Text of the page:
My 2002 mini 6 speed stick licks to get stuck in the I park it in when its cold. After driving in that gear for 4 minutes it warms up and let’s loose. Any suggestions?
I’m not sure if I understand. Is it a manual or automatic? You’re saying it gets stuck in park?
As it stands currently, I don’t think that anyone will be able to answer the OP’s question properly.
Perhaps the OP can have a native speaker of English re-post the question in standard English.
Sorry about my illiteracy. I did this on my phone and the keyboard is always auto correcting. My Mini is a 6 speed manual. It gets stuck in whatever gear I Ieave it in after it’s been parked in really cold weather. I park it in second gear now, so if it freezes, I can drive about 25 mph until it thaws.
Does it really get that cold there that the linkage literally freezes?
Has anyone added oil to the transmission? Possibly 90W hypoid oil was added and when cold it is nearly as solid as grease and makes shifting very difficult for late model transmissions with straight cut gears but pre-1990 cars and trucks used the 90W and some older mechanics may not be aware that adding it to late model transmissions causes a problem when the temperature drops.
How many miles on your Mini, and has the trans fluid ever been changed? Its been 11 years, and, unless otherwise stated in the owner’s manual for more frequent, I’d recommend changing the fluid in your 6speed every 30-40,000 miles or 5 years with the fluid recommended in the manual. And I don’t believe in ‘lifetime’ fluid. Change it and you’ll be happier.
I agree that changing the trans fluid is the way to go. If that doesn’t work, then lubing or repairing the shift linkage may be necessary.
+1 to VDCDriver - lube the linkage and change the fluid.
You NEVER need to change the fluid/gear oil in a manual transmission. It is a lifetime lube. A manual transmission doesn’t get hot enough to cause the fluid or gear oil to break down. I have over 254k on my 02 Saturn with the original fluid still in it, 181k on my truck.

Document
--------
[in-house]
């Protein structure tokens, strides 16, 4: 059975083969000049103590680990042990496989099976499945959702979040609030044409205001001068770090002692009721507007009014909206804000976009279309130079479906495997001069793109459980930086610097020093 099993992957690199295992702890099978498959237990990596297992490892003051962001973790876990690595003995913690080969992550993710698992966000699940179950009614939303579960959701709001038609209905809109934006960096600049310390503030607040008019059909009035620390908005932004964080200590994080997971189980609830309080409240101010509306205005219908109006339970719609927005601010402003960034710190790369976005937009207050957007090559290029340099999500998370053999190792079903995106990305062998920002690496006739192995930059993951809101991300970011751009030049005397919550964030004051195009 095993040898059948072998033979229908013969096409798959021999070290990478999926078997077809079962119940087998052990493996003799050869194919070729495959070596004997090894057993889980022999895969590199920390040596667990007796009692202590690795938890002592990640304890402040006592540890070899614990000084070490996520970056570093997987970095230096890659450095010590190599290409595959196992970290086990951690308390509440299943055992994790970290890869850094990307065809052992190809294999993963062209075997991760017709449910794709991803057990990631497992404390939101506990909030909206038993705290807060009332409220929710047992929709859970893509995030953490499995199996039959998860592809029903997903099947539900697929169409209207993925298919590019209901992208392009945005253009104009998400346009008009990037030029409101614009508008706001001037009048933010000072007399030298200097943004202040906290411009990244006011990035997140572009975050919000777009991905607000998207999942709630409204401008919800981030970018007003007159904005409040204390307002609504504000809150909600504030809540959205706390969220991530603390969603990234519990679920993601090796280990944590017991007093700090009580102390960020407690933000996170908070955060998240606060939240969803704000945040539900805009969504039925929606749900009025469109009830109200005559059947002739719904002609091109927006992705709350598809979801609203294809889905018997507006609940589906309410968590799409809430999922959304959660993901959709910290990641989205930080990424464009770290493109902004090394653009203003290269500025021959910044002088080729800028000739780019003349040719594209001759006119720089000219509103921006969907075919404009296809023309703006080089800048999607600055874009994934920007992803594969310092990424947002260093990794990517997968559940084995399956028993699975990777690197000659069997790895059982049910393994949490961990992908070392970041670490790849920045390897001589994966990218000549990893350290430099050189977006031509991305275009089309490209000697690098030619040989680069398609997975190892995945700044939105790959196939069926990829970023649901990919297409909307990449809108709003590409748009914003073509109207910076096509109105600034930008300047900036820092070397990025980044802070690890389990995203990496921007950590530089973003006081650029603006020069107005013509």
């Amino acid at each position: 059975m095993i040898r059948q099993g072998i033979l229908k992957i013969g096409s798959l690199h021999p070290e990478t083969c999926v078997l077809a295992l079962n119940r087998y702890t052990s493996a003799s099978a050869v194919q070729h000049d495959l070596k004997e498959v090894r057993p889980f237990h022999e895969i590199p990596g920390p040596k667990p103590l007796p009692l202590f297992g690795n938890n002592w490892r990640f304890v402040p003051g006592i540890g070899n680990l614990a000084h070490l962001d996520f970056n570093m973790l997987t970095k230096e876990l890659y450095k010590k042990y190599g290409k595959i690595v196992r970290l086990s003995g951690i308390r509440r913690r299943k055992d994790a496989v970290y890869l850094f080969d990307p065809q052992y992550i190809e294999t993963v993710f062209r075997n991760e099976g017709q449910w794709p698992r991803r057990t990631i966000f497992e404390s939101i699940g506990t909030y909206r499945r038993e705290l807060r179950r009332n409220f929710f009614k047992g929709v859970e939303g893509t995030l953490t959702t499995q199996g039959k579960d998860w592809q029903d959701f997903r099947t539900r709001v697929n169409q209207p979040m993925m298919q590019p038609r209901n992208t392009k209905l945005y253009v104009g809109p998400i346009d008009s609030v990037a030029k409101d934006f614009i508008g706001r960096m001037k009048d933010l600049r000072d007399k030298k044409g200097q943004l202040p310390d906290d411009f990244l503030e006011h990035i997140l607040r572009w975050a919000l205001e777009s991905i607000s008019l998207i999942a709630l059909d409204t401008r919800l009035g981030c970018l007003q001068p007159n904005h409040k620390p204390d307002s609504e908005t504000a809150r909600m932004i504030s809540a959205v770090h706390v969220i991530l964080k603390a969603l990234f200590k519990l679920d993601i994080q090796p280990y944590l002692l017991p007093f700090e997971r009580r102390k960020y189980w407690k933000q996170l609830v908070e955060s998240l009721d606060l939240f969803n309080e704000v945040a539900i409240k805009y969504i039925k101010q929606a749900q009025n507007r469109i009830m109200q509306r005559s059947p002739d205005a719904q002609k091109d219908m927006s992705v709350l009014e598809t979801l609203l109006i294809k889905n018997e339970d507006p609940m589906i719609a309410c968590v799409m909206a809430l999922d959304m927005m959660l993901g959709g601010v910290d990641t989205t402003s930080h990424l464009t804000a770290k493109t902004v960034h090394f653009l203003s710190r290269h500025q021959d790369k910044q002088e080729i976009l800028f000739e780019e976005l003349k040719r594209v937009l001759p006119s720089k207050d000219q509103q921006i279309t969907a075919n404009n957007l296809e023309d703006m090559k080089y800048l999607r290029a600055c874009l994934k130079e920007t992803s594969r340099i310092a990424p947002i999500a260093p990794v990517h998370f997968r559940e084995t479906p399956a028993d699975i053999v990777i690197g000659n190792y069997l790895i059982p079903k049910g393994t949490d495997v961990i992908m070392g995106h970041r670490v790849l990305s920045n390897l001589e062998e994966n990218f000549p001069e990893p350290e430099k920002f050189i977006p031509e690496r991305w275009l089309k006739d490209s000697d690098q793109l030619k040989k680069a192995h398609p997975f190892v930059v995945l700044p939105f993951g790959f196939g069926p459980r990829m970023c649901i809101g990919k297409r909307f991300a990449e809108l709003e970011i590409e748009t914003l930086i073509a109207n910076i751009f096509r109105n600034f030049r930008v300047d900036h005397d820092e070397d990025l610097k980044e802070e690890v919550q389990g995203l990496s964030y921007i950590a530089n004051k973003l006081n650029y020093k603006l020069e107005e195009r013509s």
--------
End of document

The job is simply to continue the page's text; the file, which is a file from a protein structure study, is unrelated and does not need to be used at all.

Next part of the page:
I did have this same issue on a Toyota once, the rubber boot that covers the linkage where it goes into the transmission split and water got in there. I had to thaw it out, remove the water, re-grease the linkage and replace the boot. That transmission was a top shifter.
I agree with Keith, and the oil in the transmission must be too heavy.
Well, I disagree with Keith. I’ve had numerous manual transmission cars and trucks over the years. From Ford to Toyota to Suzuki, all had transmission lube changes in the maintenance schedule, usually at the 60k interval, except for the Suzuki. It had lube change in transmission, transfer case, and both diffs at 30k.
Roll the dice if you wish. Lube is cheap. Transmisson failures are not.
I have the same problem with my 89 tracker it literally freezes. I have to stick a hair dryer through the opening in my shifter rubber pointing down to get it unstuck. I changed my tranny fluid last summer and it did it again this winter. I havent been able to find anyone with knowledge enough to help fix the problem. Seems pretty obscure as there has been alot of decent mechanics (local) have a look at it and were dumbfounded as well. Maybe someone on here has dealt with this problem?
Read the answers to the original question. I’d suggest checking everything listed. Especially a cracked boot that lets water into the linkage - you know, for a 29 year old car
Have you tried leaving it in neutral?
I removed the gear shift boot (part of the center console) on my Corolla to remove the fuel pump relay last summer, and while it was removed I took the opportunity to remove all the jelly beans I’d dropped down there. I noticed the area under the gear shift lever is greased in several spots. Perhaps in your case all that is needed is to renew your shift-lever grease. when you blow the hair dryer heat into that area, I’m guessing what’s happening is the heat is softening what’s left of the 29 year old grease.
Whether the maintenance schedule mentions it or not, IMHO changing the tranny fluid is well worth trying.
In addition, many trannys now use cables to move the linkage, like the one in the example below (NOT a Mini, but it illustrates the idea). If moisture gets into those cables, that can freeze in extreme weather. If new fluid doesn’t help, you may want to consider these cables as a possible cause.